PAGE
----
I understand that AE requires a lot more precision, and the way you explained it allowed me to understand one of the major question I had with it, which was "Why is realtime playback so difficult in AE?". You answered that perfectly, cheers!

             

            On to the compression issue, I now understand that working from a compressed codec isn't ideal. My raw output file from Shadowplay was indeed H.264 because I believe that's the only output file it allows. I don't think I can do without shadowplay for the time being, as it has some unique features that cannot be replaced:

            • Extremely low hardware overhead, thanks to Nvidia drivers
            • Ability to retrospectively save a video after an interesting "keep-worthy" event, so as to avoid recording 24/7 in hopes of something interesting

             

            Also, to continue on the compression issue, I have gotten mixed answers in regards to this. Some, like you, say that working with H.264 sacrifices quality and performance, yet some say that it isn't an issue since youtube compression will severely disfigue the file anyways. To stick to that, my final render output has always been:

            • H.264 12Mbps target bitrate - 15Mbps max
            • AAC audio with 188kbps target
            • Stock codec settings for the rest.

            I think that my question would be: would I gain a significantly higher quality by using Fraps/Dxtory where I can control the raw footage's settings (keeping in mind  I lose the comfort of ShadowPlay) even though Youtube's compression should (I think?) disfigure that footage?

             

            So, keeping in mind all your suggestions, and the constraints I have to/chose to abide to, I should:

             

            • Have the work files on a separate disk, with scratch areas on that otherwise free drive
            • Replace PE with PP to eliminate the need for AE, and have only a single render
            • Since only one render is needed, there is no longer a true need for an intermediate low compression/lossless codec

             

            All in all, I believe I have come closer to streamlining my workflow, and even if my interpretation might be wrong (ah, newbies...), I learnt a lot more here than I did in several hours of intense googline (So a big thumbs up!)

             

            Regards,

            • 3. Re: Adobe Media Encoder CC 2015 Slow Rendering Times
              Szalam Adobe Community Professional & MVP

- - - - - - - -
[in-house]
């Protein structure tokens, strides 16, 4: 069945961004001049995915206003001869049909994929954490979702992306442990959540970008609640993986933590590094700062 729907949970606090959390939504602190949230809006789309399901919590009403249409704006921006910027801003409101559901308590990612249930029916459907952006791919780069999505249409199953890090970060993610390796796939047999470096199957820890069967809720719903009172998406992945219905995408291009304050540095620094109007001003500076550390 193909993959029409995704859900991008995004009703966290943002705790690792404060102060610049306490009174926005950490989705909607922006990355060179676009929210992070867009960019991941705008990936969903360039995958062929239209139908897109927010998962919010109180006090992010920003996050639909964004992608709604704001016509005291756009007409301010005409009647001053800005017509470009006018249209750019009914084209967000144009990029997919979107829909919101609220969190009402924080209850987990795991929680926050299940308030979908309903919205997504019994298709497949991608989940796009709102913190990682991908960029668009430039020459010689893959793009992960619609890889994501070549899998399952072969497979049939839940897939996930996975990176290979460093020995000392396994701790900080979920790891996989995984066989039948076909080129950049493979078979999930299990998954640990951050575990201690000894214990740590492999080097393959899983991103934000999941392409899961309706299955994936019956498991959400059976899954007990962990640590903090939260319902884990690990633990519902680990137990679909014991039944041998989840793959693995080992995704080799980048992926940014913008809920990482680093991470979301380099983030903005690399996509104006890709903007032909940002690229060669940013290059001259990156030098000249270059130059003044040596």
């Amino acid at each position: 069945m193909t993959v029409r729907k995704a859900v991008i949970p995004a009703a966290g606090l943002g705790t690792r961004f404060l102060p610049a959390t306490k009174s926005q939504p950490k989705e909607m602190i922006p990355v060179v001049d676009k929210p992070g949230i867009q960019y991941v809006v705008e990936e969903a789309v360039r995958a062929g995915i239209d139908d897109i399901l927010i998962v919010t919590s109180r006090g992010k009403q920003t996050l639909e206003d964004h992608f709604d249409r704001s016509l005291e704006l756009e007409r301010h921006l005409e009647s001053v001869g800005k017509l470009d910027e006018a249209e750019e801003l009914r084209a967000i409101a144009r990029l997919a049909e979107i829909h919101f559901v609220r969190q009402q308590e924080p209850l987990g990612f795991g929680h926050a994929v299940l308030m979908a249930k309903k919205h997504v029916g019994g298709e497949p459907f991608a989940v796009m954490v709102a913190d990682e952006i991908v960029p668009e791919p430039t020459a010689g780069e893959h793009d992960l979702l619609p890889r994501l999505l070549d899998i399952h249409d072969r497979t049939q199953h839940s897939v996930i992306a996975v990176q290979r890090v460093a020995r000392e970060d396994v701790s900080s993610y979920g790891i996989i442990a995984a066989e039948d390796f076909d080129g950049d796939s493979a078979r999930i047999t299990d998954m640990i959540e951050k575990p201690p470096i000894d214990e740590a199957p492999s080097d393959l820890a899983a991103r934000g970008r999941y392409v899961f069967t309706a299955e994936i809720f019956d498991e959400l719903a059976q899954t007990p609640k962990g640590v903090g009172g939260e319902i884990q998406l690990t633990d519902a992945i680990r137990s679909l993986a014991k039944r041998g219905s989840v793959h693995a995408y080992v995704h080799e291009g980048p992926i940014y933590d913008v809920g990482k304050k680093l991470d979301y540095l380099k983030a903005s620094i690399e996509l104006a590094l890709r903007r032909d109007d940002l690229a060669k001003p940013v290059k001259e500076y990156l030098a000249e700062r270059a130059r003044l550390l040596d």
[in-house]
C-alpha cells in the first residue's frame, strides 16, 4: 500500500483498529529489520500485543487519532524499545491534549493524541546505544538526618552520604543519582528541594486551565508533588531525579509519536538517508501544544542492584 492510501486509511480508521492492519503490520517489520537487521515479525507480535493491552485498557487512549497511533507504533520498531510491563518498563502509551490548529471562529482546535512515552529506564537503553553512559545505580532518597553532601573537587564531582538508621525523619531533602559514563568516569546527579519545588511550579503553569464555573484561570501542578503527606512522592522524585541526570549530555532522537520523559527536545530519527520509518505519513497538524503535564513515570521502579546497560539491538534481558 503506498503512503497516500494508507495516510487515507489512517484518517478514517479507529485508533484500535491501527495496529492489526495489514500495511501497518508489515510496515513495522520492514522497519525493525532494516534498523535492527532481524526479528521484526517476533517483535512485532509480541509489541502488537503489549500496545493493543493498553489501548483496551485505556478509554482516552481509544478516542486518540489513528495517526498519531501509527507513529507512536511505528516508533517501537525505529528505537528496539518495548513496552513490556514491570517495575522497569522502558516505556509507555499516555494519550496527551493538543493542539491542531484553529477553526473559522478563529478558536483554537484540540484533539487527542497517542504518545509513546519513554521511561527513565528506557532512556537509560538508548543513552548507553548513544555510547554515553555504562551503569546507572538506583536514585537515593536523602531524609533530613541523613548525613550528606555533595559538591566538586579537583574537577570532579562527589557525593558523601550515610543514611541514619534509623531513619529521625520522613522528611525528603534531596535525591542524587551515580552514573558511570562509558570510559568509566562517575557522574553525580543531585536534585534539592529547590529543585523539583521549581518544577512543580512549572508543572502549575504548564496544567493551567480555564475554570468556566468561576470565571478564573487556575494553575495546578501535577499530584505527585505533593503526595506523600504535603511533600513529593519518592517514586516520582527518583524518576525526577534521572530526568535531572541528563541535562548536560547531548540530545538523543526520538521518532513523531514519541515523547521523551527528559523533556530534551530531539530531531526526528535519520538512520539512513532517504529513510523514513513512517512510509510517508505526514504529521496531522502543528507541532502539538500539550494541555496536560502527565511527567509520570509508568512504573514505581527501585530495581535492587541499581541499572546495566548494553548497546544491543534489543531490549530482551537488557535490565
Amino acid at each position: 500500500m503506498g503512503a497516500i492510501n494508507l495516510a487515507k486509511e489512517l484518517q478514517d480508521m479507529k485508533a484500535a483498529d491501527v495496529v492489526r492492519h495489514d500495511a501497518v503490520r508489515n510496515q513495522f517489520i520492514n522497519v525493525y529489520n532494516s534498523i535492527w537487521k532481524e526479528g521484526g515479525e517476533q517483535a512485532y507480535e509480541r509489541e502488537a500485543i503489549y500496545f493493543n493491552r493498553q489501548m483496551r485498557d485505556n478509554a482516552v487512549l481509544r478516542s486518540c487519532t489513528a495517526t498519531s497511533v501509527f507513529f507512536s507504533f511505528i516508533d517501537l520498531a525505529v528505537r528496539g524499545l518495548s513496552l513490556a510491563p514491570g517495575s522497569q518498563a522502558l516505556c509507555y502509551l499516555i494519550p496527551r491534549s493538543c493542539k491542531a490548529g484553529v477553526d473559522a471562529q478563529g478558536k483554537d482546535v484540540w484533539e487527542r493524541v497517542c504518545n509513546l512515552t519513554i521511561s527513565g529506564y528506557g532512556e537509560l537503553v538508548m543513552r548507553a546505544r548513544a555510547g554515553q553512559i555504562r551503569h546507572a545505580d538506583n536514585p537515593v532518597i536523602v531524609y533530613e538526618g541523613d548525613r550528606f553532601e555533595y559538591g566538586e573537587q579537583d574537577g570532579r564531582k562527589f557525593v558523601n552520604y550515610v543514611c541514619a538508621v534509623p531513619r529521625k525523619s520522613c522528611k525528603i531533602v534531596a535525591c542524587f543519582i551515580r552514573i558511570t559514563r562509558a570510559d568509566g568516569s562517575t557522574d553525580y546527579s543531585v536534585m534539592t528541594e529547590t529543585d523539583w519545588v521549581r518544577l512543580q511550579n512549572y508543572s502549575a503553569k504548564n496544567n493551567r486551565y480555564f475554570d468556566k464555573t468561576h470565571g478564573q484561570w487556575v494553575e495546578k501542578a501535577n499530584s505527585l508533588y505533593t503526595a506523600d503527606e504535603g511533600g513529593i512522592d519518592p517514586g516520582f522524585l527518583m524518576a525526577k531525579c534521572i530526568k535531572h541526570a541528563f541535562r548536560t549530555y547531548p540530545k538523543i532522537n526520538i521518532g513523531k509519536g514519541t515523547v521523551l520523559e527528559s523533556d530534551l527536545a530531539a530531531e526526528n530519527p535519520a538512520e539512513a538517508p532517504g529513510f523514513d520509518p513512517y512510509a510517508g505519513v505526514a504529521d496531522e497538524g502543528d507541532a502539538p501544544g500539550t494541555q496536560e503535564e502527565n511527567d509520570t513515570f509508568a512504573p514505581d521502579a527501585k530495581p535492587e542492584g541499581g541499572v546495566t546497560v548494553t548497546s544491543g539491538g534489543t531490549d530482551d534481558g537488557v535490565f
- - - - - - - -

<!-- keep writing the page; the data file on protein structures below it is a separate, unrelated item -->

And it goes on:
Corentin Robin wrote:

               

              First of all, wow. Thank you so much for the depth and quality of your response! If everyone had that kind of mindset, forums would be a very different place...

              No problem! That's why I'm here.

              It certainly helps that you stated your issue clearly, with plenty of info, and asked it respectfully. The amount of, "why its not working u should help me fix it NAOW!1!1!!" posts without any information is staggering.

               

              Corentin Robin wrote:

               

              I'll try to either condense my game data on a single drive or two, and use the third exclusively for editing. Or I might buy a new one, if the budget allows it.

              That would be ideal. At my freelance studio, I have three separate drives

              1. OS/software
              2. Footage
              3. Cache (if there are different types of drive, this should be the fastest one you have [I know yours are currently all the same, this is more for future forum-goers])

              It probably won't help much for rendering speed, but it should help when you're interacting.

               

              Corentin Robin wrote:

               

              Before I move to anything else, I would like to explain what I do with text. I add text as in overlay to the video, with sometimes some very basic motion tracking (I can forget that feature if I need). To the best of my knowledge, PE only allows to add a black screen with some text on time, as on a blackboard for instance. No text overlays/over-the-video (if that makes any sense...). So in regards to that, does Premiere Pro have these features? If so I might make the switch.

              You should definitely stop using Premiere Elements and start using Premiere Pro. Not only does it give you a LOT more flexibility in working, but you can layer as many type objects as you want on top of your footage.

              It also works pretty seamlessly with AE. For example, if you have a shot you want to add some text to, you could clip out the part that would have the text and simply right-click and choose "Replace with After Effects composition". That footage will then be replaced with a Dynamic Link to an AE comp that already contains the footage you're working with. You save your AE project and the results will show up immediately in Premiere! It's really handy. If you want to keep that connection live, you can. Or if you're pretty sure you're done with AE work and want it to play back smoothly in Premiere, you can choose to render and replace it. It renders an intermediate file out of AE and replaces the linked comp in Premiere with it. VERY useful feature.